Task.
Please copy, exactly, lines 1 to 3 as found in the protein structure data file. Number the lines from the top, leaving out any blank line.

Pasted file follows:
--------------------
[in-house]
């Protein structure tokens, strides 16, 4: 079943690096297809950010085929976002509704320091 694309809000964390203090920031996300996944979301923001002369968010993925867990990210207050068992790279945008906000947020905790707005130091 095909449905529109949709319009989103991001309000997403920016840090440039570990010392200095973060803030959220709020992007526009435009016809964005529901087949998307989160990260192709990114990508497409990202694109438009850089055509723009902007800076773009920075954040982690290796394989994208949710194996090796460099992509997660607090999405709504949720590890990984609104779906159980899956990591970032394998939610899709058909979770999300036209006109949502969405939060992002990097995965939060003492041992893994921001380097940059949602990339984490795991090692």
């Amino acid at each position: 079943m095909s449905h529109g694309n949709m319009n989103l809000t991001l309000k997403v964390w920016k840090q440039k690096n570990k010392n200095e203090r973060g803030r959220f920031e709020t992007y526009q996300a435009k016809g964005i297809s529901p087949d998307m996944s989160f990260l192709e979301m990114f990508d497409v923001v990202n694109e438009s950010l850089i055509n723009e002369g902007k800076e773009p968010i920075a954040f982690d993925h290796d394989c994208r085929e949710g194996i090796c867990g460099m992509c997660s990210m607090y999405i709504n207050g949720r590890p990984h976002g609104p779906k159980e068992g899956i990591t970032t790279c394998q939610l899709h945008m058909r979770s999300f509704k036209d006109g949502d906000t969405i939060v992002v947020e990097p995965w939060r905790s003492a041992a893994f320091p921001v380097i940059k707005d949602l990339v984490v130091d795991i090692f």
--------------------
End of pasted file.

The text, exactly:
[in-house]
């Protein structure tokens, strides 16, 4: 079943690096297809950010085929976002509704320091 694309809000964390203090920031996300996944979301923001002369968010993925867990990210207050068992790279945008906000947020905790707005130091 095909449905529109949709319009989103991001309000997403920016840090440039570990010392200095973060803030959220709020992007526009435009016809964005529901087949998307989160990260192709990114990508497409990202694109438009850089055509723009902007800076773009920075954040982690290796394989994208949710194996090796460099992509997660607090999405709504949720590890990984609104779906159980899956990591970032394998939610899709058909979770999300036209006109949502969405939060992002990097995965939060003492041992893994921001380097940059949602990339984490795991090692």
């Amino acid at each position: 079943m095909s449905h529109g694309n949709m319009n989103l809000t991001l309000k997403v964390w920016k840090q440039k690096n570990k010392n200095e203090r973060g803030r959220f920031e709020t992007y526009q996300a435009k016809g964005i297809s529901p087949d998307m996944s989160f990260l192709e979301m990114f990508d497409v923001v990202n694109e438009s950010l850089i055509n723009e002369g902007k800076e773009p968010i920075a954040f982690d993925h290796d394989c994208r085929e949710g194996i090796c867990g460099m992509c997660s990210m607090y999405i709504n207050g949720r590890p990984h976002g609104p779906k159980e068992g899956i990591t970032t790279c394998q939610l899709h945008m058909r979770s999300f509704k036209d006109g949502d906000t969405i939060v992002v947020e990097p995965w939060r905790s003492a041992a893994f320091p921001v380097i940059k707005d949602l990339v984490v130091d795991i090692f």